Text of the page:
What appears to be a faint star just left of the handle is actually only a late afternoon shadow, it's not part of the pictograph. I call the figure on the left Great Weasel and find that it takes up a huge part of the winter sky, comprising a dozen constellations. It is so big that you cannot see it's bottom parts, except that each night you can see a little more of Great Weasel's feet and tail and as winter progresses toward spring and by then it's nose will have progressed to below the northeastern horizon while his feet and tail are both finally visible just above the southwestern horizon and Great Weasel stretches all across the sky just before dawn on the first day of spring. Neat, huh? The only time you can see the tail is for a few days around the vernal equinox; at all other times throughout the year, the tail is below the horizon and cannot be seen in the northern hemisphere. That is what convinced me that the pictograph was intended to show the stars in the sky on the first day of spring. While some of the constellations are also winter constellations, the Great Weasel, as shown in the pictograph, can only be seen completely that way on the vernal equinox. This painter knew what he was doing.

The animals pictured in the painting appear to me to be dead, as indicated by the feet being in a dead position and the Skywalker appears to be marching upwards to the heavens. Many Indians in the Southwest saw the sky as the place where the souls of the departed went and the the stars were their campfires. They believed that once a person died you could never say their name again as it would disturb the deceased's spirit, which would come and haunt you. The depiction of the animals as dead and the Skywalker on his way in the shadow while walking up the light, seems to confirm to me that the image is indeed of the sky in terms of the animals and things the local Indians saw among the campfires in the sky. The Indians saw all animals as related by being the other children of Mother Earth and there were animals in their afterlife, The Happy Hunting Ground where the hunt went on.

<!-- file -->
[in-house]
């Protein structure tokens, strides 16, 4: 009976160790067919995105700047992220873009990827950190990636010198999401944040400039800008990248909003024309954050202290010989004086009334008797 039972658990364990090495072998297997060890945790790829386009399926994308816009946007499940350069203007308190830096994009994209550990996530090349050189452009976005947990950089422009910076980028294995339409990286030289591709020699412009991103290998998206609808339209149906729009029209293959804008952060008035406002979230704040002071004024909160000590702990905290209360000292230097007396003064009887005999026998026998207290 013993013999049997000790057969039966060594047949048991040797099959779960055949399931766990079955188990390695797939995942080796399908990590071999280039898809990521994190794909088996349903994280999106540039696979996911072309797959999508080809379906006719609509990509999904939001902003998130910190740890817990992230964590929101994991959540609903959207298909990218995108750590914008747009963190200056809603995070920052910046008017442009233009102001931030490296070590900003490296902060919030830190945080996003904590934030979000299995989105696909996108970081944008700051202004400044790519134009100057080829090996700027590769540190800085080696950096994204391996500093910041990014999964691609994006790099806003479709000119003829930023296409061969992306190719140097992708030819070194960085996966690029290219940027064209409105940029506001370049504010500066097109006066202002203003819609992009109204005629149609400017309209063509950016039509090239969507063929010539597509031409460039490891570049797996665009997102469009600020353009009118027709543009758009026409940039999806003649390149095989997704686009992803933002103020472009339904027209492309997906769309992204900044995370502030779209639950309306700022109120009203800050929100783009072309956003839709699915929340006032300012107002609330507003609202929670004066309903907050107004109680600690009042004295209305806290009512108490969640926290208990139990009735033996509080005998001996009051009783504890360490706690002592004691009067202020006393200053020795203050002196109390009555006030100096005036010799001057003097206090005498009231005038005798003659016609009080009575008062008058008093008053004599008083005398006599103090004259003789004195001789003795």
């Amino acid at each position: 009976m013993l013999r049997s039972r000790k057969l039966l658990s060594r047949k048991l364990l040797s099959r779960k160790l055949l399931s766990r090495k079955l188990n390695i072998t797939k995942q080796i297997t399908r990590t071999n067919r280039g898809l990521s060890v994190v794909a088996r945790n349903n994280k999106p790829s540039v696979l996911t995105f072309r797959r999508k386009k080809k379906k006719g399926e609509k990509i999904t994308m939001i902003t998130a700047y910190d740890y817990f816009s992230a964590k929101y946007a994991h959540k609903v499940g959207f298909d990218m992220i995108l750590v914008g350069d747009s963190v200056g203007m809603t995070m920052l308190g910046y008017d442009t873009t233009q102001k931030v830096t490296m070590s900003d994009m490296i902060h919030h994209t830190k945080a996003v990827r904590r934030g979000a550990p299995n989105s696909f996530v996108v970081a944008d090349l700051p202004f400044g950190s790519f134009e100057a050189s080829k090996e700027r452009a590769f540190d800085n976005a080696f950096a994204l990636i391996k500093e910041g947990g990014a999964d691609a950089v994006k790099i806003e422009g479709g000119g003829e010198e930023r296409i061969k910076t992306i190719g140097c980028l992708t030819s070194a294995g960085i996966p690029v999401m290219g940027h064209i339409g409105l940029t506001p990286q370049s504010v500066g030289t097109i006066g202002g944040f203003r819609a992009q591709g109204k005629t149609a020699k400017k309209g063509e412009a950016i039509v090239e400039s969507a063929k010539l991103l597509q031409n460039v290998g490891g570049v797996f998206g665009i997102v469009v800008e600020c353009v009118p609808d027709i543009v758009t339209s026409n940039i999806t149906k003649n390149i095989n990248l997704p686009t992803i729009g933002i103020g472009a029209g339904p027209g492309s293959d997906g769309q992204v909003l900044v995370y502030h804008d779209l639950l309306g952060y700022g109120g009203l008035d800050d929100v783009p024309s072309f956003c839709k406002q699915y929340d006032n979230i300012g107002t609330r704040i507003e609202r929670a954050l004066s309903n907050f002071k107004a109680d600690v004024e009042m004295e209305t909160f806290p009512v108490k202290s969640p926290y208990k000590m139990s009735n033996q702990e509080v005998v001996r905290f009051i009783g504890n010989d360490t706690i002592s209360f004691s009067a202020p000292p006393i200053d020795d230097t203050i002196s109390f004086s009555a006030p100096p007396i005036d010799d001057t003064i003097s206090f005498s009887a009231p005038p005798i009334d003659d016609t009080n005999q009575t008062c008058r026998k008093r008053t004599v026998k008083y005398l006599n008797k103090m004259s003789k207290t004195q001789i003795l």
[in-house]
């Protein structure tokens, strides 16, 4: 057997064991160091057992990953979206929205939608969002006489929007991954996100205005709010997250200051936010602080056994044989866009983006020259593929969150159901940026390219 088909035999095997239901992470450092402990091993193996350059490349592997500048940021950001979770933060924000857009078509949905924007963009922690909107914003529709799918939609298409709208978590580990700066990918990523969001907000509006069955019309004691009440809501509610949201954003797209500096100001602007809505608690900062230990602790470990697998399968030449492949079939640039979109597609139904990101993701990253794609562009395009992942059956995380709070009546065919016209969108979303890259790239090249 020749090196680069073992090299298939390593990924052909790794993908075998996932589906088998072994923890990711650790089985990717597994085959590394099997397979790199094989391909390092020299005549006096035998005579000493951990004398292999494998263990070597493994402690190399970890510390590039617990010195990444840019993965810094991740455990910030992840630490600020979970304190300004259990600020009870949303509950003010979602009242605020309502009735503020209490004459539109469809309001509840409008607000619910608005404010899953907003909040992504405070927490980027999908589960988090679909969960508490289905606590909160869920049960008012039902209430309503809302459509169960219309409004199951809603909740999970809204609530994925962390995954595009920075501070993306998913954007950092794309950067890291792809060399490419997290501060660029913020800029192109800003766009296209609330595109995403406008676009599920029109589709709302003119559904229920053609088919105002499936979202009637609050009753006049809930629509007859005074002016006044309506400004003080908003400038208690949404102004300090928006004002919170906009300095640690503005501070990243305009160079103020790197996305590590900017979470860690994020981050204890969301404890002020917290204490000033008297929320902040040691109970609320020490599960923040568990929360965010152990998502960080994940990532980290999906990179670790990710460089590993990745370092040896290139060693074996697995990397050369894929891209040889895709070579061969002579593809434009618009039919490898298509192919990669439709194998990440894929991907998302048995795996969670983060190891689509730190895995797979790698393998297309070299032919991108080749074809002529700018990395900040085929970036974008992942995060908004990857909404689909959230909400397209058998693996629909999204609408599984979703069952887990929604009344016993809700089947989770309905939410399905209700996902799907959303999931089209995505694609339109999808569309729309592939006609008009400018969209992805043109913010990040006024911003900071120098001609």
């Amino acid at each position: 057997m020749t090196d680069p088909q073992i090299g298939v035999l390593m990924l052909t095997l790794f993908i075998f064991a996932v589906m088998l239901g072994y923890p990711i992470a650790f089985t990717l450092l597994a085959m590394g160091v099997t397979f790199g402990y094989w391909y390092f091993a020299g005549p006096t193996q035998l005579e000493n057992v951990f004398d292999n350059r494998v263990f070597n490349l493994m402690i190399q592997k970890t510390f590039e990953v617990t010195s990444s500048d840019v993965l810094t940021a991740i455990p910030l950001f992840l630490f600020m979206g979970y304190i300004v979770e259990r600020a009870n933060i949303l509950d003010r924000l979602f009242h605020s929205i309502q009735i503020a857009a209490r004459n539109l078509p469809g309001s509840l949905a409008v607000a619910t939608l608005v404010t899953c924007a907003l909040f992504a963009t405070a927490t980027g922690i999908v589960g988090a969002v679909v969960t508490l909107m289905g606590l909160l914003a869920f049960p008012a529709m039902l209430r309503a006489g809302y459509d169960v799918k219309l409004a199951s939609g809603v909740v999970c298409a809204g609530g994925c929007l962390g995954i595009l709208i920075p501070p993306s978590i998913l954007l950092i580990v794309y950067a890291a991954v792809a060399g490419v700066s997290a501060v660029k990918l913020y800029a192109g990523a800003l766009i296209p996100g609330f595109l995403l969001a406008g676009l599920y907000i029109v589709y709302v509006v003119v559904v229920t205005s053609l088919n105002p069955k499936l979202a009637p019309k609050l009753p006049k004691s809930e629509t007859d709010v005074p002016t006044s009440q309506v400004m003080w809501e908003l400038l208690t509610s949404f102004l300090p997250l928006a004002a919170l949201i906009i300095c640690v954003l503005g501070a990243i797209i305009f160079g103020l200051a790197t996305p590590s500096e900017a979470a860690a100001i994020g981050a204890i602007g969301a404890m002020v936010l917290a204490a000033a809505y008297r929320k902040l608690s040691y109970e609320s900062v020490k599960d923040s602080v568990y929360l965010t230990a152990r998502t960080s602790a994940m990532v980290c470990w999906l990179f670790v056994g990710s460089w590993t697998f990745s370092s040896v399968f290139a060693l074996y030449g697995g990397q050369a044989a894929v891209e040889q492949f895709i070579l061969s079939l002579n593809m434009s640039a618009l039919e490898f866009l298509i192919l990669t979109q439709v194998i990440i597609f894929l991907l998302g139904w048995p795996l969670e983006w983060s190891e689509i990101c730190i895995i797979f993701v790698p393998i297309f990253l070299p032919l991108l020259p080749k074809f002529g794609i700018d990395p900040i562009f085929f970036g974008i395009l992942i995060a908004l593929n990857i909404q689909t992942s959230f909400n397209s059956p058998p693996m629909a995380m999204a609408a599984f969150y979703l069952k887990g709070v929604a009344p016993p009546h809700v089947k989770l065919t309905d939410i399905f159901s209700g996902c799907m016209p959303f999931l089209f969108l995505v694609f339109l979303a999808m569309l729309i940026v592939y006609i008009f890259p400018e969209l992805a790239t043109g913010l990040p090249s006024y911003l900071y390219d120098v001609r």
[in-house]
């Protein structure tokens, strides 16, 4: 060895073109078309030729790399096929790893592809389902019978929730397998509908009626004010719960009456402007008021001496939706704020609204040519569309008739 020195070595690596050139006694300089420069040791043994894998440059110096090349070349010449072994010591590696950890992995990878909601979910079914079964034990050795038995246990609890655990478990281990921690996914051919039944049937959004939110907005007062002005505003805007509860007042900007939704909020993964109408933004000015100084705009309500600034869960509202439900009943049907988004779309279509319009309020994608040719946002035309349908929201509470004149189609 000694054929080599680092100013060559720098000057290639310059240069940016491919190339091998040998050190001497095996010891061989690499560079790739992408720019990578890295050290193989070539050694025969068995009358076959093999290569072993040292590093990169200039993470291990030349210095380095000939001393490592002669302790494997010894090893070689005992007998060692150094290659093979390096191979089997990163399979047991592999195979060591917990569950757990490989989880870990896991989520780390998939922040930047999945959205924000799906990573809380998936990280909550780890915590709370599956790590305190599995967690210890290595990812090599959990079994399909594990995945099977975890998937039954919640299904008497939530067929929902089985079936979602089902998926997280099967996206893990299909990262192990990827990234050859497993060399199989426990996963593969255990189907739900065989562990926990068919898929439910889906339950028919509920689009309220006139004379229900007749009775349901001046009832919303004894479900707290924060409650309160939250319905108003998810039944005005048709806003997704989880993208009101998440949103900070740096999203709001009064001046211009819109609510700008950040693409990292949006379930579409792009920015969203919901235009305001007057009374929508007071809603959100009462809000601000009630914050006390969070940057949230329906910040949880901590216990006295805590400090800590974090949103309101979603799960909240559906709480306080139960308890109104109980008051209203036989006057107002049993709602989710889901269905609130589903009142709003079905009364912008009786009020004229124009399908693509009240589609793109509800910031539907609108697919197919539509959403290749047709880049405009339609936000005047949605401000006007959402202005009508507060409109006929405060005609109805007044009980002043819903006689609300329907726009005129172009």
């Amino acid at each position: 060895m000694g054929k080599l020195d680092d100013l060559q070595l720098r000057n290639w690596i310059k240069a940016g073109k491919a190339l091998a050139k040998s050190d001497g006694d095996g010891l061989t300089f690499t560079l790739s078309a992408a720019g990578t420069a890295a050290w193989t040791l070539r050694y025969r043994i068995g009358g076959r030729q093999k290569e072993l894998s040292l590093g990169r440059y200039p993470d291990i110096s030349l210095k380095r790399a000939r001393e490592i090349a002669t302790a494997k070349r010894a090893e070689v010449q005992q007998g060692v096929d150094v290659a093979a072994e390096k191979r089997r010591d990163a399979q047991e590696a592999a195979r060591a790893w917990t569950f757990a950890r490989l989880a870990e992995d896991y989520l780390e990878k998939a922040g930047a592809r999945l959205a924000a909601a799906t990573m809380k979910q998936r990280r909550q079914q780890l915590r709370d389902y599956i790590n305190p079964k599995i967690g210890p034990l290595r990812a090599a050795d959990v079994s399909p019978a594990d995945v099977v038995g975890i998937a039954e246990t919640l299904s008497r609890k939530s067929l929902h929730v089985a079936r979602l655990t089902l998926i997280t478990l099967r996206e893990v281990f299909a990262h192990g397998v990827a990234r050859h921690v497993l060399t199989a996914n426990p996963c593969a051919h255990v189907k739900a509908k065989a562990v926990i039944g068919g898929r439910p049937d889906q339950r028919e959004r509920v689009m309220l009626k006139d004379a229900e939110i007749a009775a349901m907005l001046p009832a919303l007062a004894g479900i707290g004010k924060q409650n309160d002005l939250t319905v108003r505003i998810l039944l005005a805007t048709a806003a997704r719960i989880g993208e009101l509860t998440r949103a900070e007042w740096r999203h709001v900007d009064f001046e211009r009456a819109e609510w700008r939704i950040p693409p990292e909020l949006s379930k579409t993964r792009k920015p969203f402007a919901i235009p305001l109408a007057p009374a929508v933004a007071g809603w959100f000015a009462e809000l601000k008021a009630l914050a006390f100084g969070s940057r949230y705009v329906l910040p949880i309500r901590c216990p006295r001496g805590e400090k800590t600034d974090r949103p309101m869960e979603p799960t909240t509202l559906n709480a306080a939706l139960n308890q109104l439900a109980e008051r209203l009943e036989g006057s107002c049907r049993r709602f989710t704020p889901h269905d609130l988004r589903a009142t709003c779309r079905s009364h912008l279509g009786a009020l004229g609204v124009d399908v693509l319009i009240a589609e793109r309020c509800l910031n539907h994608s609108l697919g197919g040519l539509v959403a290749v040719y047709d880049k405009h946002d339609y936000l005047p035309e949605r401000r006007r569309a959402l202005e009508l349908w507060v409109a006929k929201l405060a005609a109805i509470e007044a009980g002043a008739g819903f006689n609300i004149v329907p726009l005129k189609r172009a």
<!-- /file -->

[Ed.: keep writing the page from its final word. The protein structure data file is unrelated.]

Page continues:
I hope my use of the word Indian to describe these unknown people, probably the ones the Spaniards called the Jumanos (humans), but I am part Indian, Choctaw, and to me, growing up in Oklahoma, the word Indian was always a good word and evoked visions of very special people who knew things about nature the others didn't and who possessed great skills that allowed them to thrive where others failed. To me the word Indian is preferrable to indigenous persons or natives or aborigines or whatever politically correct name anyone wishes to use and I am rightly proud of my Indian heritage and yes, I know both Choctaw and Cherokee history. Indian is only a bad word if you see it as bad, I see it as a good word, even if it is utterly inaccurate as none of these people had ever been to the East Indies.

The Skywalker "walking up the light beam" on the Vernal Equinox. On the first day of spring a shadow is cast over the painting and at around 2:45 PM, the line separating light from shadow is right at the feet of the Skywalker making it look as though he is walking up the ray of light to the sky. The angle of the light is perfectly perpendicular to the axis of the skywalker. This sign is locally considered a reliable indicator of the vernal equinox.

Meanwhile, about 40 feet away, there is a small circle within a circle that has a spear of light briefly touch the center of the inner circle at the same time the light touches the skywalker's feet but it moves away quickly - Kay discovered it this year, March 20, 2005 when we were all present and we all saw it immediately when she yelped (she had been watching it for a couple of years waiting for something to happen).

As far as I know, there are no other skymaps yet discovered in any North American pictograph or petroglyph sites. It is unique to Paint Rock and that makes Paint Rock an even more special place and I feel immensely priveledged to have been the one to notice the true meaning of this remarkable painting.